Vehicle Self-Assembly

The phrase 'vehicle self-assembly' implies that a car can build itself without any assistance from human workers. When I first proposed this invention in August of 2002, I called it 'partial self-assembly' because I assumed that the machine could build only part of the car, and human workers would be needed to  build the rest. If you ask whether it's possible for a car to build itself I'd say it depends upon how you define the word 'car.' In the case of this invention, the definition of the word 'car' means the complete car, plus the assembly robot that is attached to the car.  The assembly robot is what is actually building the car.  An assembly robot (or several assembly robots) may be temporarily or permanently attached to the unibody structure of a car, and  the robot (or robots) assemble the car by adding parts to the car, and attaching the parts. The unibody would already be painted, before the assembly robot is attached to the unibody. After the assembly of the  car is complete, the robot may be removed, or the robot may remain attached to the car. If the robot remains attached  to the car, it becomes a vehicle service robot. Vehicle service robots are mentioned elsewhere on this website. 

The illustrations above show the basic invention for self-assembled cars. These illustrations were made  between August and October of 2002.

A self-assembled car should have a self-assembled engine. The illustrations above show the invention for engine self-assembly. You start with an engine block (a four-cylinder engine block is shown in the drawings above, although this could also be done with six, or eight-cylinder engines.) and you attach assembly robots to the engine, then you start handing parts to the assembly robots. The assembly robots  put the engine together by attaching the parts to the engine. Although only two assembly robots are shown attached to the engine block in the drawings above, you could attach four, six, or more assembly robots to the block. In this system, there would be  worker standing there taking parts out of boxes, and this worker hands the parts to the assembly robot while it is doing the actual work of  building the engine, so if you were standing there watching it, it would look like the engine is building itself. The human worker who is taking parts out of  boxes and handing the parts to the assembly robots can be replaced by a robot, too, and in that case, you  would have a totally robotic system, that could build the engine with no human intervention required. These illustrations were  made between February and April of 2005.  

The computer-graphic illustrations above show engine-assembly robots attached to an engine block.

Since the robot assembles the engine in the factory, it is also capable of taking the engine apart on the road, if a roadside repair is needed. Let's take a look at the sales scenario and the repair scenario. The sales scenario describes a typical sales pitch involving a customer and a salesman. The repair scenario involves a motorist whose car breaks down on the road, and the robot performs a roadside repair.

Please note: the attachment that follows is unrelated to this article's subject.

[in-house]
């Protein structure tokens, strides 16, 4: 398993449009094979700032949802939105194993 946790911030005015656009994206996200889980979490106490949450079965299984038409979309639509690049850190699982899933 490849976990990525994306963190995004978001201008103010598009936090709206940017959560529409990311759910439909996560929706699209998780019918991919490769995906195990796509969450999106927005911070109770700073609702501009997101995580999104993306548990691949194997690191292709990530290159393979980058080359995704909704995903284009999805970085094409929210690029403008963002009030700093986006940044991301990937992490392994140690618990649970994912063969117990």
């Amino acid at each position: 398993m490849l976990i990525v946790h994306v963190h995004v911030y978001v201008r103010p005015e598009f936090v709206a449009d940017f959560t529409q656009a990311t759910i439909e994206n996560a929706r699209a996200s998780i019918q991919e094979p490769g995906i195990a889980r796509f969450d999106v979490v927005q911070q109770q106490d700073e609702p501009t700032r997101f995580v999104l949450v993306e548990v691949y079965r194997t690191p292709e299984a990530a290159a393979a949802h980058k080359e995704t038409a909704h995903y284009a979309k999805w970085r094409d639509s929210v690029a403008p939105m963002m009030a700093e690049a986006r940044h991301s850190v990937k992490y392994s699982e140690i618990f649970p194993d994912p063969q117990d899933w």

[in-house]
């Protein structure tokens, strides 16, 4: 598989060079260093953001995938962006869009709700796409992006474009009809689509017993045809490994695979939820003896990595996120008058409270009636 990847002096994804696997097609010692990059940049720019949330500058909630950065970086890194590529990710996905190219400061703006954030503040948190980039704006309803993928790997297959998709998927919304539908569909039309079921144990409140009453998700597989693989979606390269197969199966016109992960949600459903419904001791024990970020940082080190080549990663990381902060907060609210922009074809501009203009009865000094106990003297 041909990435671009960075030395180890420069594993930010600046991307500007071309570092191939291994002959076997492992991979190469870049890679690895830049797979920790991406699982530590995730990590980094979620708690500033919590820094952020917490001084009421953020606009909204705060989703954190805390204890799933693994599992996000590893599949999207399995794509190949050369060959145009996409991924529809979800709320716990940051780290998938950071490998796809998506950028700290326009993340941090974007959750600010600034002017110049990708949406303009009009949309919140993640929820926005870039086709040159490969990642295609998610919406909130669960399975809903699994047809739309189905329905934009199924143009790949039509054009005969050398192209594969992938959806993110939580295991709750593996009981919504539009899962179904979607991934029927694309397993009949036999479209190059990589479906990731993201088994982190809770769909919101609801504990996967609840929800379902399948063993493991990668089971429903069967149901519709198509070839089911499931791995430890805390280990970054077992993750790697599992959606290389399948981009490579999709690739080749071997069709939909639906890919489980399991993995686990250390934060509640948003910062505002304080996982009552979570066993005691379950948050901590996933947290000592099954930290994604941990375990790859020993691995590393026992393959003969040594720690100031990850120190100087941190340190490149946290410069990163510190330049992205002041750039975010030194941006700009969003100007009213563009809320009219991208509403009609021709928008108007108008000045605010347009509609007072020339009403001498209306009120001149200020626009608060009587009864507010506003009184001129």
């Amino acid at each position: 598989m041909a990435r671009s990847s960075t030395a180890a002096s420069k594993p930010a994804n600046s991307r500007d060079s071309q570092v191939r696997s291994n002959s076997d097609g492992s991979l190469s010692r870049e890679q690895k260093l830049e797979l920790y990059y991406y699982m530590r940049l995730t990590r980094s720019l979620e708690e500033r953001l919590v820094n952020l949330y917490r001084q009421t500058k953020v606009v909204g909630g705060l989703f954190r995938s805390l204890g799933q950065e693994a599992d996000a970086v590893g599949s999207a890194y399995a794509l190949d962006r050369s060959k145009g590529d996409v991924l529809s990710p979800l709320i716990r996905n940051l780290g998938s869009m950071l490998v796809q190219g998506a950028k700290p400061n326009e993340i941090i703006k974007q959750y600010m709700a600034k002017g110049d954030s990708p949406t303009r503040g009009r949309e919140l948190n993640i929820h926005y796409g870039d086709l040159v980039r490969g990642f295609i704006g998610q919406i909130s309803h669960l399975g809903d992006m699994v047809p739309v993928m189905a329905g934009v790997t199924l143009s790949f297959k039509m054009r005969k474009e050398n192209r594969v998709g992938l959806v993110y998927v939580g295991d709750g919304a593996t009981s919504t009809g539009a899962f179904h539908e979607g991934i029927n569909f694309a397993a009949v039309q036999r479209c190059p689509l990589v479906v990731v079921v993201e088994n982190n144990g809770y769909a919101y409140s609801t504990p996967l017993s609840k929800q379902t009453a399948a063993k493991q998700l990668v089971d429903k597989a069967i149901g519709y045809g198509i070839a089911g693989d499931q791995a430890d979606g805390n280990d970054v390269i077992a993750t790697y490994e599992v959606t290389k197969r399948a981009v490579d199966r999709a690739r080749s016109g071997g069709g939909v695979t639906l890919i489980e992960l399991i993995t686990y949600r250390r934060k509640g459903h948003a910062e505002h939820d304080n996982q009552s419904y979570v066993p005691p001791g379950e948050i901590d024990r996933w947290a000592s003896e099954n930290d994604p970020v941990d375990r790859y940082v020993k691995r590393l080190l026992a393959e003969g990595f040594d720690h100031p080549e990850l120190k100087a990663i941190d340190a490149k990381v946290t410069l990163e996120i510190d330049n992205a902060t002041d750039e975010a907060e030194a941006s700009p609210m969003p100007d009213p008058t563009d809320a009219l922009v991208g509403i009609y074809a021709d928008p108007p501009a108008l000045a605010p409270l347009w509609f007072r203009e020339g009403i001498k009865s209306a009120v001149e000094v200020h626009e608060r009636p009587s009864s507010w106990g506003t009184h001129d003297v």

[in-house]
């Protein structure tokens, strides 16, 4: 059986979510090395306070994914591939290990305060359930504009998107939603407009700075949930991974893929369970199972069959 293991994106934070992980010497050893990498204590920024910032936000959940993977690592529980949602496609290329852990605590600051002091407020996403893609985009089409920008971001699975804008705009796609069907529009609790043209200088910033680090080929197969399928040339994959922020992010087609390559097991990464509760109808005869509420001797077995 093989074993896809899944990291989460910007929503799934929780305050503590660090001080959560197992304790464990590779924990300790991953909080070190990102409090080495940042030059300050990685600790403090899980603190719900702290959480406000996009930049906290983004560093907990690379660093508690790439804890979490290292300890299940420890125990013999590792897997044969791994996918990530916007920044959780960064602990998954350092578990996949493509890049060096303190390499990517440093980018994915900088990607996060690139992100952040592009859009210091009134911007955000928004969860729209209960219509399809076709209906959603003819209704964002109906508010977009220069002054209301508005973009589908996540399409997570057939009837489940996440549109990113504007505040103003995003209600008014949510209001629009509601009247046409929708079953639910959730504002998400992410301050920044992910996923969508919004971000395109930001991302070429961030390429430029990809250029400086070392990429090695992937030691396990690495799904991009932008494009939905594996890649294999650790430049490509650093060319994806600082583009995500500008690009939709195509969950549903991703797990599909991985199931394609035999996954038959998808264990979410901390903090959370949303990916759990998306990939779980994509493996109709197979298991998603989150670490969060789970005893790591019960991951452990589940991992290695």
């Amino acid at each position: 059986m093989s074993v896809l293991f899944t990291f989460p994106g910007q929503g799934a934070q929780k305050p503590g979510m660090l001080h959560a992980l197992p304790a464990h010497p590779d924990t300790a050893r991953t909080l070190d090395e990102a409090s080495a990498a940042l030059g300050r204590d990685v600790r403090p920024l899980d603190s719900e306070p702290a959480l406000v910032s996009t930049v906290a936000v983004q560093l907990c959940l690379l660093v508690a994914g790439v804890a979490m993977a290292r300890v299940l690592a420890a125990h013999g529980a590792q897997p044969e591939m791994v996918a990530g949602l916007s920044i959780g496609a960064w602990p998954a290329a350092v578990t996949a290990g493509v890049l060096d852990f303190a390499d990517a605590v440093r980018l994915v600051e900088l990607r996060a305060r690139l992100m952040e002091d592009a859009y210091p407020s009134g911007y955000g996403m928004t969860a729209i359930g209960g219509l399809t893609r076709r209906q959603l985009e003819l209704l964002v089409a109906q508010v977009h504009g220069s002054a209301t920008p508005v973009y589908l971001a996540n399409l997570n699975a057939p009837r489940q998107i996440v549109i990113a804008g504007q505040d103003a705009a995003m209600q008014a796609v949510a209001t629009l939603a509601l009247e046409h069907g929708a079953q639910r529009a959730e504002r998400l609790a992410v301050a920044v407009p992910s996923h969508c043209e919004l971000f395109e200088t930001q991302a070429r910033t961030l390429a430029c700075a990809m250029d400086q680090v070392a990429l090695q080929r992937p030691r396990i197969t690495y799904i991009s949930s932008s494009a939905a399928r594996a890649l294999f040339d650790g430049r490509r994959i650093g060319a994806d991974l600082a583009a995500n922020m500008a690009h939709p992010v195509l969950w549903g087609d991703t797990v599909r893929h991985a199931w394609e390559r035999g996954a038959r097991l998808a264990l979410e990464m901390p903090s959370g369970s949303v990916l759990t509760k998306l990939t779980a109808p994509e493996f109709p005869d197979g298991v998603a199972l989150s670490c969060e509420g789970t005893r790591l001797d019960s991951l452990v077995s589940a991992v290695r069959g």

Sales Scenario:

A customer goes into a car dealership, and he's interested in buying in a car. The salesman shows him a car, and the customer wants to buy it. The salesman opens the hood, so the customer can see the car's engine. When the customer sees the engine, he sees the repair robots that are attached to the engine. He asks, 'what are those robots doing on the engine?' The salesman replies that the robots are engine repair robots, and he explains that these robots can perform basic repairs on the car's engine, if the  engine needs to be repaired.  The salesman  also tells the customer that if a major repair is needed, he should bring the car to a repair shop.

Repair Scenario:

A man driving a car has engine trouble and his car stalls, so he pulls over to the side of the road.  A light  on his  car's dashboard indicates that a roadside repair may be possible. A digital display asks the driver if he wants to attempt a roadside repair. The driver pushes a button indicating that he wants to try  to repair the car. The car's computer analyzes the problem and then the car's computer  tells the driver that a few spare parts are needed. The driver uses his cellular telephone to call a store that sells auto parts and he tells them he needs spare parts for a roadside repair. The driver reads a list of parts from the car's digital display, and the delivery driver gathers the parts. The driver tells the delivery driver where his stalled car is located.

The delivery driver goes to the location where the stalled car is parked,  and he brings the parts with him. The delivery driver does not need any training in car repair, because the car's engine-repair robots are going to do the repair work by themselves. The driver of the stalled car opens his hood and the delivery driver hands the parts to the robot, one by one, as the robot repairs the engine. After the robot has repaired the car's engine, the delivery driver can leave and the  owner of the car can start his car, and drive away. In theory, this level of functioning is possible.